India Suspends Eleven Doctors Over Ultrasounds, Sex-Selection Abortions

National   |   Steven Ertelt   |   Jun 15, 2006   |   9:00AM   |   WASHINGTON, DC

India Suspends Eleven Doctors Over Ultrasounds, Sex-Selection Abortions Email this article
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by Steven Ertelt Editor
June 15, 2006

Jaipur, India ( — Continuing to crack down on doctors who are illegally using ultrasound machines to tell the sex of an unborn child to her parents so they can have an abortion, India has suspended eleven doctors. India has spent years combating the selective abortion practice as well as infanticides as many cultures in the nation favor boys over girls.

To curb the practices, India has instituted laws prohibiting using ultrasounds for any non-medical purpose, but doctors continue to try to get around the law.

The law has been in place since 1996, by critics say the nation has been slow to enforce it. The rash of suspension may be the first effort by the nation’s government to do so.

So far there have been 387 cases filed under the law, known as the Pre-natal Diagnostic Techniques Act (PNDT) but only one has led to a conviction.

"We, in the last over 45 days, have suspended 11 government doctors and are taking action against 30 private doctors on charges of violating the PNDT act and practicing female feticide," a senior official from Rajasthan’s health ministry told Reuters.

According to Reuters, the convictions followed an undercover television report about doctors using ultrasounds illegally.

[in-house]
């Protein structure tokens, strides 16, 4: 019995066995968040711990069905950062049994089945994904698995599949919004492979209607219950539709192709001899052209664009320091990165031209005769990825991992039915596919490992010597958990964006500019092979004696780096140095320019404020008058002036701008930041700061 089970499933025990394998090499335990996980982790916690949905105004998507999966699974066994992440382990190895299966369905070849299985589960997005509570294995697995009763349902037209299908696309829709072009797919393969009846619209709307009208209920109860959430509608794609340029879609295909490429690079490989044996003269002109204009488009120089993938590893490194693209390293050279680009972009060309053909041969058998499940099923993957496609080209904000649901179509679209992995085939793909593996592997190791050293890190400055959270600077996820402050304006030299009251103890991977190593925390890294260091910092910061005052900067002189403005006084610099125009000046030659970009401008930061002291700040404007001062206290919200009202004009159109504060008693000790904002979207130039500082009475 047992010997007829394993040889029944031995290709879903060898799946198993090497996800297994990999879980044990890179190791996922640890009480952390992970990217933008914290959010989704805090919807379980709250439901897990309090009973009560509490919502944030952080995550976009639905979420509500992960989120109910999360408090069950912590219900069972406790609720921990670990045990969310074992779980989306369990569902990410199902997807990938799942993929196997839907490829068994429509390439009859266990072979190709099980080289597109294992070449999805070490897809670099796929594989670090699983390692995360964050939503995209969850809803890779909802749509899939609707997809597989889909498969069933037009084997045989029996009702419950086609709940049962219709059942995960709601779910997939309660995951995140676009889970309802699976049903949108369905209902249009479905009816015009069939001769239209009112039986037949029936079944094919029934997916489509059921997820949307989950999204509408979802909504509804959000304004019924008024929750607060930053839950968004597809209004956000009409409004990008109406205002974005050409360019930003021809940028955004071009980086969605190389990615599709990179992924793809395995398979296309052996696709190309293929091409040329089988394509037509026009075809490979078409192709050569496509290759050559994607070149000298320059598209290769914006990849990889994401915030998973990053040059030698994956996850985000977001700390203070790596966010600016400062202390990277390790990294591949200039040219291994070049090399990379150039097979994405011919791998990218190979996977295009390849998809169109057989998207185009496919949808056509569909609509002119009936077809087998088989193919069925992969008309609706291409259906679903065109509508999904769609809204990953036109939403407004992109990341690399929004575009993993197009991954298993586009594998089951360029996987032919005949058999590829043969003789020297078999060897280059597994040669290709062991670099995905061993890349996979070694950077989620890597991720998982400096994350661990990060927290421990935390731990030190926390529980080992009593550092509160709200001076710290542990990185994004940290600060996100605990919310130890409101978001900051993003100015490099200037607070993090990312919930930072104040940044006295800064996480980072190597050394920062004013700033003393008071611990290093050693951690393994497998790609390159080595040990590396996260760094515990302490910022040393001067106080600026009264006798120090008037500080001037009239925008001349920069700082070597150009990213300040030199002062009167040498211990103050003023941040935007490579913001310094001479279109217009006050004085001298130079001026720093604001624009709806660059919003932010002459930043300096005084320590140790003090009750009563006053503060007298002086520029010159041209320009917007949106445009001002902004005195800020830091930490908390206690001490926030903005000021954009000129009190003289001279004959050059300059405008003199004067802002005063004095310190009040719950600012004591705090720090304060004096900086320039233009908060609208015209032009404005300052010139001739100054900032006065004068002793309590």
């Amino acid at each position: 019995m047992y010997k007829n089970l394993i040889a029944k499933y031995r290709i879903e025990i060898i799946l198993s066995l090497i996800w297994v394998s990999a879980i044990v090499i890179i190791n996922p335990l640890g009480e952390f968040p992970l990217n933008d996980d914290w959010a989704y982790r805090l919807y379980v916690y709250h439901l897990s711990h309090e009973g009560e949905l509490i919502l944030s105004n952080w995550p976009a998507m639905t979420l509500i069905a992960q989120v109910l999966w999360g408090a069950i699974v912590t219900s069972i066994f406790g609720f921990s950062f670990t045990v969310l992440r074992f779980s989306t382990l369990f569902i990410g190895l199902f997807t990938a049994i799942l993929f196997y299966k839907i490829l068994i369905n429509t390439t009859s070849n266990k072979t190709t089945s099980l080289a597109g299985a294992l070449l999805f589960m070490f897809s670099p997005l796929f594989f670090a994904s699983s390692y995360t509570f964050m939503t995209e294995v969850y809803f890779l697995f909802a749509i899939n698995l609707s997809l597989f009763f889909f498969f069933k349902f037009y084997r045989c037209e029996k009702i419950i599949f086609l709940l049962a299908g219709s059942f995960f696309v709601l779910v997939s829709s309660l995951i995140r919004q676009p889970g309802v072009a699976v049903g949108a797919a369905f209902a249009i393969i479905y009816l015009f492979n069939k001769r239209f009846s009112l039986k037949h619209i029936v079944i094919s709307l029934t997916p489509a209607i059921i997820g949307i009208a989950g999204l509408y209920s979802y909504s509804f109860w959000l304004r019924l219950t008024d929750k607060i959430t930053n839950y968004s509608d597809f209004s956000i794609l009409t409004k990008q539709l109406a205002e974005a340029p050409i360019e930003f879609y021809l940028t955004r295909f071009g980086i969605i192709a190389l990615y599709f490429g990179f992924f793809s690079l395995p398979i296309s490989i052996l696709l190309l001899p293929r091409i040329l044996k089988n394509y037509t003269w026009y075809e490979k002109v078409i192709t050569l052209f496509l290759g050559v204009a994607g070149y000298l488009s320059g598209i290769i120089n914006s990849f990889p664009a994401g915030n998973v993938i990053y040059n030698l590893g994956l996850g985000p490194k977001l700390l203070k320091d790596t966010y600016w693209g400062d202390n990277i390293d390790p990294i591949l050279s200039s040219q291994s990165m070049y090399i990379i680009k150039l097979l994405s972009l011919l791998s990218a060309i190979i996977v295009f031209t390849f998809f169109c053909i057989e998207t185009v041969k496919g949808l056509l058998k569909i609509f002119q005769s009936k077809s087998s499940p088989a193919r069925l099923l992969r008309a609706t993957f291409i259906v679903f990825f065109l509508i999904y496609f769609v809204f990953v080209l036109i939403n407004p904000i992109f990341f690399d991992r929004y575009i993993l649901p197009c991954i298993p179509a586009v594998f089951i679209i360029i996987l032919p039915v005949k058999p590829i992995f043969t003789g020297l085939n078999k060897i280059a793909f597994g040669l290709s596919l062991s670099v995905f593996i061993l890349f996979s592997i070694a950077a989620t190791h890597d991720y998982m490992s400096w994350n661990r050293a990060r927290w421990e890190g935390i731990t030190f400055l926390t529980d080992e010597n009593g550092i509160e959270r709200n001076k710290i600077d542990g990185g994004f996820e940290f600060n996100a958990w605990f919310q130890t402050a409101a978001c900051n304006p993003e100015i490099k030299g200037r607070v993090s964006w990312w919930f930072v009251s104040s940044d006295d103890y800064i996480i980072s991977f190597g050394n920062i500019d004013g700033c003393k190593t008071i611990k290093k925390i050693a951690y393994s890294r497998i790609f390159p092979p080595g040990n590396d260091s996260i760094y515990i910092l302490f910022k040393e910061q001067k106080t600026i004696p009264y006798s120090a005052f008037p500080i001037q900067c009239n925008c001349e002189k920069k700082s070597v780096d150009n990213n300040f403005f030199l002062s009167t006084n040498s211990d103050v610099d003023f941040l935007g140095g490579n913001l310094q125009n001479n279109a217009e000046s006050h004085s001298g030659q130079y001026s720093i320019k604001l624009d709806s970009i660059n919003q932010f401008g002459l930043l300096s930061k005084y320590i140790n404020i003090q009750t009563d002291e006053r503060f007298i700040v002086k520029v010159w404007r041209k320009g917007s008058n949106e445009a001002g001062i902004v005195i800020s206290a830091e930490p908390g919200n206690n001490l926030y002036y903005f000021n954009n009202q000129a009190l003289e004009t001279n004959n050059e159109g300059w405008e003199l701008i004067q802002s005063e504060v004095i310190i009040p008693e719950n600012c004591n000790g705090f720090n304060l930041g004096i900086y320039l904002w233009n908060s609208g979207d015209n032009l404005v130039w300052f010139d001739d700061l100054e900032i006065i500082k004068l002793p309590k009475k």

The abortions and infanticides have produced a very skewed male-female ratio, which could be as low as 500 or 600 females to 1,000 males in states like Punjab and Haryana.

In March, the first India doctor convicted under the law was jailed. Dr. Anil Sabhani, and his assistant, Kartar Singh, in Haryana, will face two years in prison for violating the new law.

Local authorities sent fake patients to his clinic after reports surfaced showing he was violating the statute.

As many as 6 to 10 million girls have been aborted in the last twenty years according to Italian officials and media estimates.

"It is not difficult to stop the crime, everybody knows which doctors are doing it in any town or any village. So this is public knowledge where it is happening," Sabu George, a consultant with the Center for Women’s Development Studies, told Voice of America.

"But somehow the civil society organizations do not give it adequate priority in terms of stopping the crime, they are not seeing it as genocide," George added.

Based on the gender ratio in other countries, a January Lancet study estimated that 136 to 138 million girls should have been born in 1997 in India, for example, but only 131 million births of girls was reported.

"We conservatively estimate that prenatal sex determination and selective abortion accounts for 0.5 million missing girls yearly," The Lancet article said.

Census figures appear to back the study. From 1991 to 2001, the number of girls per 1000 boys declined from 945 to 927.

Assumed to be prevalent among Hindus, because of their custom requiring male progeny to perform cremation rites, female feticide is in fact found today to be equally rampant among Sikhs and Muslims.